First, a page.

Real legislating (well, that and plenty of spin and mischief-making) has broken out, of all places, on the floor of the House of Representatives this week. That's because Republicans have brought up the bill funding government agencies for the remainder of the fiscal year under an "open rule," meaning that Members can offer amendments. Lots of amendments. Over 400, apparently. And votes, lots of votes -- I just watched the tail end of 15 consecutive two-minute votes.
Of course, many of these amendments are of the grandstanding and gotcha variety, but there's substance, too. What's interesting is that unlike the purely symbolic votes that began the 112th House, the voting patterns on these amendments aren't purely party-line votes. So, for example, the first vote was on an amendment by Arizona Republican (and Senate candidate) Jeff Flake to cut $18M on "unneeded boards and commissions." I have no idea which boards and commissions were covered (doesn't seem to be anything on Flake's House web site) but the amendment failed 207-223, with Democrats supporting it 115-75 and Flake's fellow Republicans opposing it, 92-148. Interesting, no? The House web site doesn't have most of the amendments up yet, but the ones that I watched had several different interesting voting patterns: for the most part, they weren't just >90% of one party against >90% of the other.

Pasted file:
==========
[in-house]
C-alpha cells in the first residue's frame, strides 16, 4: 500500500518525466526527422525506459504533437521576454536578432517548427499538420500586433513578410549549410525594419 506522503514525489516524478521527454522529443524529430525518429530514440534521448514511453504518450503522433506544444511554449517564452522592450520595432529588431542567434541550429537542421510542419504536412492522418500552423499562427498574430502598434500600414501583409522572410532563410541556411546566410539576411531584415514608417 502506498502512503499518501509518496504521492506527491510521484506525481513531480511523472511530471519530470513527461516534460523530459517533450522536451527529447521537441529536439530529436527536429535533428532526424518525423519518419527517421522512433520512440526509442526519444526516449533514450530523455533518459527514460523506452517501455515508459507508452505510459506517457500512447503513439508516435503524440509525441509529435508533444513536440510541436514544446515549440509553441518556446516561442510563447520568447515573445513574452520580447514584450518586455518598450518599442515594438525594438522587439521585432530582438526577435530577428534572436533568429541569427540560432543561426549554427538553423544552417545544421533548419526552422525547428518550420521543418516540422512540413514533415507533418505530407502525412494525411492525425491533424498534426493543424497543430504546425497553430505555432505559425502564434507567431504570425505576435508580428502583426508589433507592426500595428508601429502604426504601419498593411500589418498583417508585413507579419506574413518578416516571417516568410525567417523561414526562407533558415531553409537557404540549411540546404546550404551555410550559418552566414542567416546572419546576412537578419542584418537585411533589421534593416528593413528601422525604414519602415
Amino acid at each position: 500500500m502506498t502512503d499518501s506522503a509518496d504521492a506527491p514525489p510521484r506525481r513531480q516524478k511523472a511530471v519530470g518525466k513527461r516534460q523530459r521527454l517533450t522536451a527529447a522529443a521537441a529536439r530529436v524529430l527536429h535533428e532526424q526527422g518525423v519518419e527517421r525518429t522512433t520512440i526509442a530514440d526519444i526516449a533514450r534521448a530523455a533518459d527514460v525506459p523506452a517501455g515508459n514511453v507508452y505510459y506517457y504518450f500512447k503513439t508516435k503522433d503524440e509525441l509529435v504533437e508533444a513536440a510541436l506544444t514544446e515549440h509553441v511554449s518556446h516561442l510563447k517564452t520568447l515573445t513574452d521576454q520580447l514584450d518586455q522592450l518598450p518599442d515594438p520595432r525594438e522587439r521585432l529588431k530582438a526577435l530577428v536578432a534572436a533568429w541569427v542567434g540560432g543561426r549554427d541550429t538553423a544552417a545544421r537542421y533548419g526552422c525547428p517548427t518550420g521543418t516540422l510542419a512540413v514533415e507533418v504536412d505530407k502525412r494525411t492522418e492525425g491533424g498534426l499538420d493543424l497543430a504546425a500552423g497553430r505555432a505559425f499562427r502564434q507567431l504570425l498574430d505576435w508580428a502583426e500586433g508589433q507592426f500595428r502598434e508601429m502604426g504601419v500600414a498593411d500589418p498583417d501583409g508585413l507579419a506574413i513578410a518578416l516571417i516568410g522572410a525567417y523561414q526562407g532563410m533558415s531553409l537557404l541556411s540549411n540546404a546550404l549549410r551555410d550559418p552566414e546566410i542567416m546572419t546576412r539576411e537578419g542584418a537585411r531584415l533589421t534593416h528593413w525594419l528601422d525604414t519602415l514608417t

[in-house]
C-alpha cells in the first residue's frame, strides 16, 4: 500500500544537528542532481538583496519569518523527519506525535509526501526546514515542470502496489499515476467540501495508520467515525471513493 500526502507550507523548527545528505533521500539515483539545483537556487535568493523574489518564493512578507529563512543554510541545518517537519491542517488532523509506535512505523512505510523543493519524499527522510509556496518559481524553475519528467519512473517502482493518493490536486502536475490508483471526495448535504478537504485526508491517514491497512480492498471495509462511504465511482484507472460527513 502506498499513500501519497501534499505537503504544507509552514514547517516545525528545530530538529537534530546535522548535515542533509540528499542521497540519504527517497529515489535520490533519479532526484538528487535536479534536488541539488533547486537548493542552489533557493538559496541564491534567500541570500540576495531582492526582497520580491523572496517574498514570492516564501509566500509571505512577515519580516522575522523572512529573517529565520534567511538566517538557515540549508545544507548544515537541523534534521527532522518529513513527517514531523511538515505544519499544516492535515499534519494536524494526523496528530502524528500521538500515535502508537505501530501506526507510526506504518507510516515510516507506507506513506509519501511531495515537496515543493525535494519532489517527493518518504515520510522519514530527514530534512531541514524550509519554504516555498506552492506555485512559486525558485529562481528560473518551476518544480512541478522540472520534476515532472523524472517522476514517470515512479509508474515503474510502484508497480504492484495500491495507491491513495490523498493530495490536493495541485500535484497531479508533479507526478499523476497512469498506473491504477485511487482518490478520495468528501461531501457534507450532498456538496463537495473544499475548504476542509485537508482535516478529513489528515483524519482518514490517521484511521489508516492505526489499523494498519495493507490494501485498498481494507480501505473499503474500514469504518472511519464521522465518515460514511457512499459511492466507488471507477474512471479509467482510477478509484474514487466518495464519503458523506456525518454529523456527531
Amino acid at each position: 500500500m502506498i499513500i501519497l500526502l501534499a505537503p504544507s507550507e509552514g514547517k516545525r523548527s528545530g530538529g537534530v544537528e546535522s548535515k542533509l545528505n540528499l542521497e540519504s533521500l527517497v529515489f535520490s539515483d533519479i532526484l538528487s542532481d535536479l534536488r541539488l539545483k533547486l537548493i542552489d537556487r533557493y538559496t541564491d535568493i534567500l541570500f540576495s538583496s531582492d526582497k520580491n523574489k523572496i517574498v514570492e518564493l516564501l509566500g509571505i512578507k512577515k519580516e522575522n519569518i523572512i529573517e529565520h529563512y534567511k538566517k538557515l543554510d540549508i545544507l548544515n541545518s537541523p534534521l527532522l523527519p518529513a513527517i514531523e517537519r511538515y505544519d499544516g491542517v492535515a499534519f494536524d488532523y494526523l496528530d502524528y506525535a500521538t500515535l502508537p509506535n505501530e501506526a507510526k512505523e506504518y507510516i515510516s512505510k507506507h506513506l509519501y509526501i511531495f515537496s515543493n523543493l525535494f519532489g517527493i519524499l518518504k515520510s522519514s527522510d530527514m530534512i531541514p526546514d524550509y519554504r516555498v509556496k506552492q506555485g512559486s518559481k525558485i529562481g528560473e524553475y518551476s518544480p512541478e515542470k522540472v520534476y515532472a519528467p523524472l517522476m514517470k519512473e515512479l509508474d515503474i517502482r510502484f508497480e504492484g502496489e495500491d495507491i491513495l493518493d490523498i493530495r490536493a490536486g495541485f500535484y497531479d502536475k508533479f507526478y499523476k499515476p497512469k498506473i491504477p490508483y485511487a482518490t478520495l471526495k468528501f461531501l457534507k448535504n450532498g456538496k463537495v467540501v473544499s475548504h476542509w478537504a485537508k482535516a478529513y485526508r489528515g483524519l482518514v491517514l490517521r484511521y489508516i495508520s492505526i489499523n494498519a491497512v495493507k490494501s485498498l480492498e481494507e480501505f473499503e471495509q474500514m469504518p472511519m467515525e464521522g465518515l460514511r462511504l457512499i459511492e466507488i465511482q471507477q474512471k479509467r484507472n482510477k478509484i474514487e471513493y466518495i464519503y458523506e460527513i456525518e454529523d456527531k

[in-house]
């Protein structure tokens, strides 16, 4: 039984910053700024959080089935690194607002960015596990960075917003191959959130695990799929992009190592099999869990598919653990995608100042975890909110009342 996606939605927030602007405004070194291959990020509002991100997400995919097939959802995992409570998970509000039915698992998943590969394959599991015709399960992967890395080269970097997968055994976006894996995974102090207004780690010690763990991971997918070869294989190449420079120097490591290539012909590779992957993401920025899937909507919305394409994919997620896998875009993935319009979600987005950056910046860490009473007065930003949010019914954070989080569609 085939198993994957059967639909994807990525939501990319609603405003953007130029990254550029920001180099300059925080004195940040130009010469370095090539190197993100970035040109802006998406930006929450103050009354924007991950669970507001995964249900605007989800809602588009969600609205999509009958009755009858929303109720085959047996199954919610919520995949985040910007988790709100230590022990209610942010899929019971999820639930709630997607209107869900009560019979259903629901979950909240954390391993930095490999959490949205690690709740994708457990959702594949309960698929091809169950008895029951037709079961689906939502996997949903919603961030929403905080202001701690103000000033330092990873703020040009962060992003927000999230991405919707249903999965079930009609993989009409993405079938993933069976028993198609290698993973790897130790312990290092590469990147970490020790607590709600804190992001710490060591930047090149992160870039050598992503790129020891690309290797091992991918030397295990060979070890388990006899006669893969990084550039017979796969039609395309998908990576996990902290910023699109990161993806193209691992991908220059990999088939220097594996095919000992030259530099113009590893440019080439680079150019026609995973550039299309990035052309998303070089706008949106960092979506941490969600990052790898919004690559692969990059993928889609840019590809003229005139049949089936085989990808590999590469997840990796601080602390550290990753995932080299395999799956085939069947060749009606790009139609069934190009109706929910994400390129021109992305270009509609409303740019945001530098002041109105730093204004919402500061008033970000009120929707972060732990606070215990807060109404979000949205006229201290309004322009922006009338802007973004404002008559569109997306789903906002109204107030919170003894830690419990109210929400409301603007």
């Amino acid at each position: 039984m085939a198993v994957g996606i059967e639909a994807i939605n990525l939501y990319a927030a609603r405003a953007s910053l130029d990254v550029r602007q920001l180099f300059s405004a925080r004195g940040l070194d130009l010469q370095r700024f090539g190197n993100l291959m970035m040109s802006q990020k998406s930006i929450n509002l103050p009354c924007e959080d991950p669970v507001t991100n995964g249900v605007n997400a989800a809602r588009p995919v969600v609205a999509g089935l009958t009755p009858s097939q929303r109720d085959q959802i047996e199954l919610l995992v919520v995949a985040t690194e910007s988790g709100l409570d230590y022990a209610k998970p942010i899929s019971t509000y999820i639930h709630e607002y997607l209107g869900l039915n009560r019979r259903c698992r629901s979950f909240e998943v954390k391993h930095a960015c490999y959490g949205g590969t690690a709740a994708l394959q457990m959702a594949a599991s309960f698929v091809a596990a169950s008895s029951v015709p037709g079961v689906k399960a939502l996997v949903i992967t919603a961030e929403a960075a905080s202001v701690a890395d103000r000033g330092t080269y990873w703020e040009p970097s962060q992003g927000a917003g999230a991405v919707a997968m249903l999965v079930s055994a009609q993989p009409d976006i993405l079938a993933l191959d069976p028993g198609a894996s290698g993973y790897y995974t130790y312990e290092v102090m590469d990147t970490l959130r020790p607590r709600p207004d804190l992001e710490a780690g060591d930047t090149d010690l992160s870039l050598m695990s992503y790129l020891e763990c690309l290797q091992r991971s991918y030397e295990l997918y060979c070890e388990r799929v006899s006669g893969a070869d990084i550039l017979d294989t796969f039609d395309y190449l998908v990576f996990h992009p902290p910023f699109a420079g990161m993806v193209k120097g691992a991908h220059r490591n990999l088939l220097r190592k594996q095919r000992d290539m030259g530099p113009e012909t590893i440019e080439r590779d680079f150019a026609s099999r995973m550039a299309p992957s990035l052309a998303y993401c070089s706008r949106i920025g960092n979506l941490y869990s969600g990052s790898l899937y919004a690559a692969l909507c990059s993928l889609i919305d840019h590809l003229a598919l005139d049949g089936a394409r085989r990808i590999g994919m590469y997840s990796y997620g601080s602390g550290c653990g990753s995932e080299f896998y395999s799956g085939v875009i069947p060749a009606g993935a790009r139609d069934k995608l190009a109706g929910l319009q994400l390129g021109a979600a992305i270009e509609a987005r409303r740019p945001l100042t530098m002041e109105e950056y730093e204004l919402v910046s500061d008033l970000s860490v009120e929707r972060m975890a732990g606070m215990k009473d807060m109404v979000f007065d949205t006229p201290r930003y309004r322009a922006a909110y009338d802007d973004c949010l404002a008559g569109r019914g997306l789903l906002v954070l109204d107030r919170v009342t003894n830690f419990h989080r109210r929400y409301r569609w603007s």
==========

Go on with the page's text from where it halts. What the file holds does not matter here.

By the way, one of the initial reactions I have is that it's a reminder that voting in legislatures is to at least some extent a function of what's offered for voting -- which suggests that the extraordinary level of polarization in voting during the 111th Congress may have been to at least some extent a function of how Speaker Pelosi and the majority structured floor action.
At any rate, I'm impressed that Speaker Boehner and the rest of the Republicans were willing to allow amendments on this bill. I expect that when push comes to shove the GOP will, like the Democrats before them, resort to closed rules and other tactics to make sure their priorities will pass and to protect their Members from tough votes -- and they've done so on several things so far. But on this one, they've kept their promise about open government and fairness.